The jobs market has never been as challenging for young people as it is today. According to Accuracy in Media, 16% of young Americans – gauged as being between the ages of 18 and 29 – are unemployed. This is a sobering figure and one that is replicated to some extent across many other countries.

This is why it is important to ensure today’s teens are able to think beyond the jobs market. Entrepreneurship is open to anyone at any age, but entrepreneurial teens have their whole working lives ahead of them. We have heard stories about young people setting up their own successful businesses while still at school, and it would be wonderful to ensure more young people could think big in the same way.

Thinking big in many different ways

For most people, setting up a business instead of going into employment is a big step to take. However, when we are young we often have many more opportunities available to us. Think back to when you were a teenager and had big dreams. Quite often, as soon as people head out into the world beyond school or college, those dreams are crushed as the reality of daily life sets in.

However, it doesn’t have to be that way. The more we can encourage young people to embrace their ideas and try them out, so they can be in business for themselves, the more promising our country’s future could be.

This may sound overly dramatic, but there are many bright teenagers around who have superb ideas that could be used to good effect in many areas of life. The problem is many of them are not supported in the right way so they are able to bring these ideas to fruition.

Entrepreneurial lessons

Standard lessons such as English, math and history have their place at school. However, perhaps it is time to incorporate lessons on thinking big and entrepreneurialism as well. As it stands, only those teenagers who have an interest in this area will do anything about it. If they are passionate enough and curious enough about becoming an entrepreneur, they will research it in their own time.

There are other ways to go about this though. If schools were to teach their students about business and entrepreneurialism, they might light the spark that exists in many teenagers at such a young age.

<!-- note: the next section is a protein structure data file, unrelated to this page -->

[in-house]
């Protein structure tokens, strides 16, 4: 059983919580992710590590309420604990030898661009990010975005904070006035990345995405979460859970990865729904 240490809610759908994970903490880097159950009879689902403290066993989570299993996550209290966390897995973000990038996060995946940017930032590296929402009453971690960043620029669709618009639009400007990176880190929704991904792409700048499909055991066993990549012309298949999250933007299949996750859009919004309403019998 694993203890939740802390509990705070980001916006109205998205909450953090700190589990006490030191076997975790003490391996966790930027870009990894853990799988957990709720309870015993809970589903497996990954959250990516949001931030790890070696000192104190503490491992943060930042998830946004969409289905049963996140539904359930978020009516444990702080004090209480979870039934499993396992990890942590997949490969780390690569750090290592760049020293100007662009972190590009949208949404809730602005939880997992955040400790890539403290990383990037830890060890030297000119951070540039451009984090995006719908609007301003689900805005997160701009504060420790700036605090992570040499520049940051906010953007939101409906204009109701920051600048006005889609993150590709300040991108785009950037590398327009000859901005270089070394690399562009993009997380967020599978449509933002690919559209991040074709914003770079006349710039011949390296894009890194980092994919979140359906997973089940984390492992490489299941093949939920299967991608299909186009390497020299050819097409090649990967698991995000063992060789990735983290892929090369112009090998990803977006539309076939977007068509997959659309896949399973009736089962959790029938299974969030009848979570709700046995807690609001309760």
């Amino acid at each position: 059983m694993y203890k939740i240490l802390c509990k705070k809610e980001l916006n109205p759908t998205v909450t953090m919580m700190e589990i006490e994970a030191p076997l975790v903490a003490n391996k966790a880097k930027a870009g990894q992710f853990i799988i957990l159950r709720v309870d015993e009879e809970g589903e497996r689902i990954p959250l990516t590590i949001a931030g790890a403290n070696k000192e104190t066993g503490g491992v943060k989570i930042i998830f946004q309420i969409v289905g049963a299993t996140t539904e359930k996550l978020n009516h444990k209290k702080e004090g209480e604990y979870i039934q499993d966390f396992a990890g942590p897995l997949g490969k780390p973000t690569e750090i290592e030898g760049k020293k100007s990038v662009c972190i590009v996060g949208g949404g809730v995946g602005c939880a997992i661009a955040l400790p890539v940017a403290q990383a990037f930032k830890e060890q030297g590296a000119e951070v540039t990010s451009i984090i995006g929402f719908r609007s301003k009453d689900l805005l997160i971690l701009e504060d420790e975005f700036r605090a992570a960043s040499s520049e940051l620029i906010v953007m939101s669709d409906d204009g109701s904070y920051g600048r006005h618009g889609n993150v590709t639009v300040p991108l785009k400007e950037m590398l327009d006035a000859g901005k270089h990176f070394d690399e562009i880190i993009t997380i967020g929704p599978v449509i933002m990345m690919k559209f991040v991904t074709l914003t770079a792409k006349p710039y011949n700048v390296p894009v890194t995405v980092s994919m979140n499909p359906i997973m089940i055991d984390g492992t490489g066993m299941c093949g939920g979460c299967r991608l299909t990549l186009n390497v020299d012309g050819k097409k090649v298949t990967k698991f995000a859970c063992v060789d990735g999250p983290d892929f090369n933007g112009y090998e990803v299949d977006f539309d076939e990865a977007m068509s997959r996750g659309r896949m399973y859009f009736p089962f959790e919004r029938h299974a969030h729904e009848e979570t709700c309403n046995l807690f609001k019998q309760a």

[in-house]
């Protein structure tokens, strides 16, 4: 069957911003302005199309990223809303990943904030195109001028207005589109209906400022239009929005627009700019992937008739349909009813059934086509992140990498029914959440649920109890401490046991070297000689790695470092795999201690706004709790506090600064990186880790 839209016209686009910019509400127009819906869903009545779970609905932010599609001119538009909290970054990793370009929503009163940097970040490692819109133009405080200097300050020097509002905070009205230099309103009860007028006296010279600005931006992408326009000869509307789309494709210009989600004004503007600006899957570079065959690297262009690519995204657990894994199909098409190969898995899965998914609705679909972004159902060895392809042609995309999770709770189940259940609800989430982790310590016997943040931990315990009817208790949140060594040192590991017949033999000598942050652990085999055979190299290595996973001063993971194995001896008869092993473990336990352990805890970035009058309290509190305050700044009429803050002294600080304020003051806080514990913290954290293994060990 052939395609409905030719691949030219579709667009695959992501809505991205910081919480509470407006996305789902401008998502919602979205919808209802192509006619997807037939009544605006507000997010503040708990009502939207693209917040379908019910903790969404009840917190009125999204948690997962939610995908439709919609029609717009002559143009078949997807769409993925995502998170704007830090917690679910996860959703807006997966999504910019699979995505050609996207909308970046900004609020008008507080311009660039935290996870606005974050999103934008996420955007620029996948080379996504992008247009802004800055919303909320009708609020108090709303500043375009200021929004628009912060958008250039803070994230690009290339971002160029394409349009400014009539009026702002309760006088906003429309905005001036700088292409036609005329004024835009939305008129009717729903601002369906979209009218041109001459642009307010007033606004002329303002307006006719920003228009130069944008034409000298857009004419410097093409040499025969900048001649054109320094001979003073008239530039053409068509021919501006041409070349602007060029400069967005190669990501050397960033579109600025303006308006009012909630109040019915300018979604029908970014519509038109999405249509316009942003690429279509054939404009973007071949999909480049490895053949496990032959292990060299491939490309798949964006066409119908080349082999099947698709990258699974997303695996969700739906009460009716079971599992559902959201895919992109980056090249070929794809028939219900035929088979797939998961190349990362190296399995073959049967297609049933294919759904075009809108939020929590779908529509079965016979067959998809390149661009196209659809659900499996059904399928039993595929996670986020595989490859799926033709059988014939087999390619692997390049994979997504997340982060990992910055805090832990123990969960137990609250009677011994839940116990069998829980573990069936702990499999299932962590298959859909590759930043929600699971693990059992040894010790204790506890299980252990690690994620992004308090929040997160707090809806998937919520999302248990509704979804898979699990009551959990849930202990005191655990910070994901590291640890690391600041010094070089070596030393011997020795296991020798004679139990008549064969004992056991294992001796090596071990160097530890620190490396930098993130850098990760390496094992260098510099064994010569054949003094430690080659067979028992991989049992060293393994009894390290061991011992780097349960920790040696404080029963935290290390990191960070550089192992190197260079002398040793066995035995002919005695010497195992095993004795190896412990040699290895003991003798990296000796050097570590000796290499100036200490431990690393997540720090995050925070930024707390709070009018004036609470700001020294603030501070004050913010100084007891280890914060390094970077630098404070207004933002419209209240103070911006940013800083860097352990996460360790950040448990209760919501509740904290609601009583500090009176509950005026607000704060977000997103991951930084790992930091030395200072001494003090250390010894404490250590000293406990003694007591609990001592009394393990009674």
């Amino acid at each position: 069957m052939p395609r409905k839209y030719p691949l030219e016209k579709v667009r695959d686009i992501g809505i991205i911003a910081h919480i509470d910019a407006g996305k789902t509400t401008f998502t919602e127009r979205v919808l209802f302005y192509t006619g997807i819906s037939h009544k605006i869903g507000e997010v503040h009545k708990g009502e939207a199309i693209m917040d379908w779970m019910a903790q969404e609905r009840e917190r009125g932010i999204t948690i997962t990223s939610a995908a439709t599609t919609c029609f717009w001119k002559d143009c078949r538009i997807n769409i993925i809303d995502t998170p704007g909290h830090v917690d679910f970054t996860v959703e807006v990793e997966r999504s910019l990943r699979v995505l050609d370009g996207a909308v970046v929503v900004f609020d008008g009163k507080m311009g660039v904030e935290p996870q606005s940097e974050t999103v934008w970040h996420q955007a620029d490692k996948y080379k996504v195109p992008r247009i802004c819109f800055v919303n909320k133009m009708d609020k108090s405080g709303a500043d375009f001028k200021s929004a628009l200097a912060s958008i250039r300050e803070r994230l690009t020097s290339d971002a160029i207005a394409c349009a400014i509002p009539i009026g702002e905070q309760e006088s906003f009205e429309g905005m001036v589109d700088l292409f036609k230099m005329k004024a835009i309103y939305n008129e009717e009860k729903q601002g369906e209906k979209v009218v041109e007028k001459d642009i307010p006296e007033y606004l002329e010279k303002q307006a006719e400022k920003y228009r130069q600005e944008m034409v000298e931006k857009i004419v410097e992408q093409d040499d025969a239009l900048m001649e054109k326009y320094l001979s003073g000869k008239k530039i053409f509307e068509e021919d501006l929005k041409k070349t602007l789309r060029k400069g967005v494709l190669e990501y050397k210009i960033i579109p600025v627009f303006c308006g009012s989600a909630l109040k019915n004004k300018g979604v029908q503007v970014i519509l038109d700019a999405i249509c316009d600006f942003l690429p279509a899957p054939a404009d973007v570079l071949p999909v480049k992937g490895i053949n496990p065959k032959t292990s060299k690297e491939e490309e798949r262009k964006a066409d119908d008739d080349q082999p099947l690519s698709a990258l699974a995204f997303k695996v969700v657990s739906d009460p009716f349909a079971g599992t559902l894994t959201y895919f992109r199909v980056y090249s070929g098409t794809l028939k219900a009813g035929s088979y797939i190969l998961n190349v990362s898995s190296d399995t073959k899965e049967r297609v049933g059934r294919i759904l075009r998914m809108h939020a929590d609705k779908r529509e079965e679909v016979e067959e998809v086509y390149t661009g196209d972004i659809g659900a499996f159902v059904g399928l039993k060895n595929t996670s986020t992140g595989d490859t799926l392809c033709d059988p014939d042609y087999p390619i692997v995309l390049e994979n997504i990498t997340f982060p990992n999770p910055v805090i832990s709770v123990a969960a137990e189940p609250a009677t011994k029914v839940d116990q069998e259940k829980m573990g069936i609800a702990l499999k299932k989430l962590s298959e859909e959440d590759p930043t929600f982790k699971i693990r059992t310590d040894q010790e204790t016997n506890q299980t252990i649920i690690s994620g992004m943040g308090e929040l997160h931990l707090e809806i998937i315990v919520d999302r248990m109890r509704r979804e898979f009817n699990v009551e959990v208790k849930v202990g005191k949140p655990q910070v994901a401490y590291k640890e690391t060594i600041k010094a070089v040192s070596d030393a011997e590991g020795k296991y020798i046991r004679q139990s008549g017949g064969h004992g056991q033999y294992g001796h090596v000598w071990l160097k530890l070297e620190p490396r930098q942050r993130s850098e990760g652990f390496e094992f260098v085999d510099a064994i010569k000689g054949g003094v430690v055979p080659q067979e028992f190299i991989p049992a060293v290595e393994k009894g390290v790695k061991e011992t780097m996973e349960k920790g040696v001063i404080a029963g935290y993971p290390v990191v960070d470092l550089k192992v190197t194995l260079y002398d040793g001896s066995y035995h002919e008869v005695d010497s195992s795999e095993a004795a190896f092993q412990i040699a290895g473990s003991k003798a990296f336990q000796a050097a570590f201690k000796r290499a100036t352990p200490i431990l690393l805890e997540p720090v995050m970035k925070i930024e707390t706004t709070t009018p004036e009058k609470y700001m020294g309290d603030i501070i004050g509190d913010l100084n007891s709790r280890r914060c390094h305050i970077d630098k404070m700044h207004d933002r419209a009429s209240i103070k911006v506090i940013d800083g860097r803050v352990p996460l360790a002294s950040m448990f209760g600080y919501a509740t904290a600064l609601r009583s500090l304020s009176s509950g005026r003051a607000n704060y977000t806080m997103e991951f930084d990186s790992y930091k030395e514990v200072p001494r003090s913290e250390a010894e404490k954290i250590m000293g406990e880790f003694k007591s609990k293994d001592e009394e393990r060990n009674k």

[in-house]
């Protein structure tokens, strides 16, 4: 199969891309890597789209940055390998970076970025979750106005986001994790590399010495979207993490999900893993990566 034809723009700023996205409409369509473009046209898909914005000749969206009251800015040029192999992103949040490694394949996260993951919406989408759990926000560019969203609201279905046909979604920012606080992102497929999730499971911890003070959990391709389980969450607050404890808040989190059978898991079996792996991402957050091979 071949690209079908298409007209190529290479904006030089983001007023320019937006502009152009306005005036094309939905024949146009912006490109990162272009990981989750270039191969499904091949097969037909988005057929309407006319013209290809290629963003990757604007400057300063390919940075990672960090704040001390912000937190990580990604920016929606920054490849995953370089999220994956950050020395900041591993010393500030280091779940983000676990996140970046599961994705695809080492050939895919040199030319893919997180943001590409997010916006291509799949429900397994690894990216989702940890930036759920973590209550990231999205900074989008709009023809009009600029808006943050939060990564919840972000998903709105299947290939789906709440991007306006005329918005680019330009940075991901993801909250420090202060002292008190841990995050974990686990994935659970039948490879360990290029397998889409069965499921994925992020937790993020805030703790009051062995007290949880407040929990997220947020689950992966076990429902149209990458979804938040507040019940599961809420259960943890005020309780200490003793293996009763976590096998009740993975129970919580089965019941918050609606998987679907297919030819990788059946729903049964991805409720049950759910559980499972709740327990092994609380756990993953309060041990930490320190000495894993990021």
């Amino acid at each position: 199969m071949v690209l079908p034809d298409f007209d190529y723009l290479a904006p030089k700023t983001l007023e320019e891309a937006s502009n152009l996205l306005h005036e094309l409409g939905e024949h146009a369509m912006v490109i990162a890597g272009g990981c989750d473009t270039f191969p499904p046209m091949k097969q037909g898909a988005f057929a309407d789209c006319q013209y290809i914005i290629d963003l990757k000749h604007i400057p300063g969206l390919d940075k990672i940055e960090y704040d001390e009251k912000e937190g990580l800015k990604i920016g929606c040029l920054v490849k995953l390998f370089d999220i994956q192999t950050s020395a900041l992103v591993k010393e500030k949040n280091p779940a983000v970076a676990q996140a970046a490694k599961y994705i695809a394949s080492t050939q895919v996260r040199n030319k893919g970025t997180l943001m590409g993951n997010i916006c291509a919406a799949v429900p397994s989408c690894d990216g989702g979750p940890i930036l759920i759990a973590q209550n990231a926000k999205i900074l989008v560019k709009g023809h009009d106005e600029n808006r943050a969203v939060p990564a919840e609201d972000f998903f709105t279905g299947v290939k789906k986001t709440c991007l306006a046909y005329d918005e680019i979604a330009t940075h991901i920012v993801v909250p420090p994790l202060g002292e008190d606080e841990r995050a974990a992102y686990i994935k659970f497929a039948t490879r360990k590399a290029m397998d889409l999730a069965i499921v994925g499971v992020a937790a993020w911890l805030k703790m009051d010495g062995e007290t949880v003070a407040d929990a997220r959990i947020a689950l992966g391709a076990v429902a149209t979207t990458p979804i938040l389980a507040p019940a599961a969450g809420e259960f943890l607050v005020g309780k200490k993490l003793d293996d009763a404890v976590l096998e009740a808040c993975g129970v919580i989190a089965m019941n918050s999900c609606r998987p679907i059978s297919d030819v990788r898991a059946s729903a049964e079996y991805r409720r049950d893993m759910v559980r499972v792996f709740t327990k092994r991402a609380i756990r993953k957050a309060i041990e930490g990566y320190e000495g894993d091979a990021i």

Setting up a business is no small task. There are many areas to think about. However, the right lessons could result in a more in depth approach to a new idea. For example, students would see that marketing a business is not just about getting your product in front of potential buyers. It is also about making sure your business is remembered. Buying marketing gifts and appropriate items for clients (and employees too in the future) is not a cost it is an investment – and one that will set a fledgling business apart from its competitors. Using appropriate services such as providers of corporate gifts means an entrepreneur can be remembered rather than forgotten as soon as a product or service has been bought. In short, if we offered entrepreneurial lessons in the classroom, we might find our society is improved in many different ways. It would certainly result in many more young people seeing the wealth of opportunities they can unlock for themselves.

It is only by changing the opportunities available at a young age that we can encourage a bigger and brighter entrepreneurial spirit to burn brightly in our country and beyond. As each generation retires it gives way to the next, and if that generation is unprepared to handle the many challenges in front of it, we won’t see much in the way of progress. It’s clear to see education has a far bigger role to play than we might think. Many teens may not even consider the idea of being entrepreneurs unless they see the opportunities that are out there. Perhaps we owe it to them to open their eyes a little, after which they can open them further to discover their own talents and skills and what to do with them. Surely it is worth investing in new classes for the entrepreneurs of the future?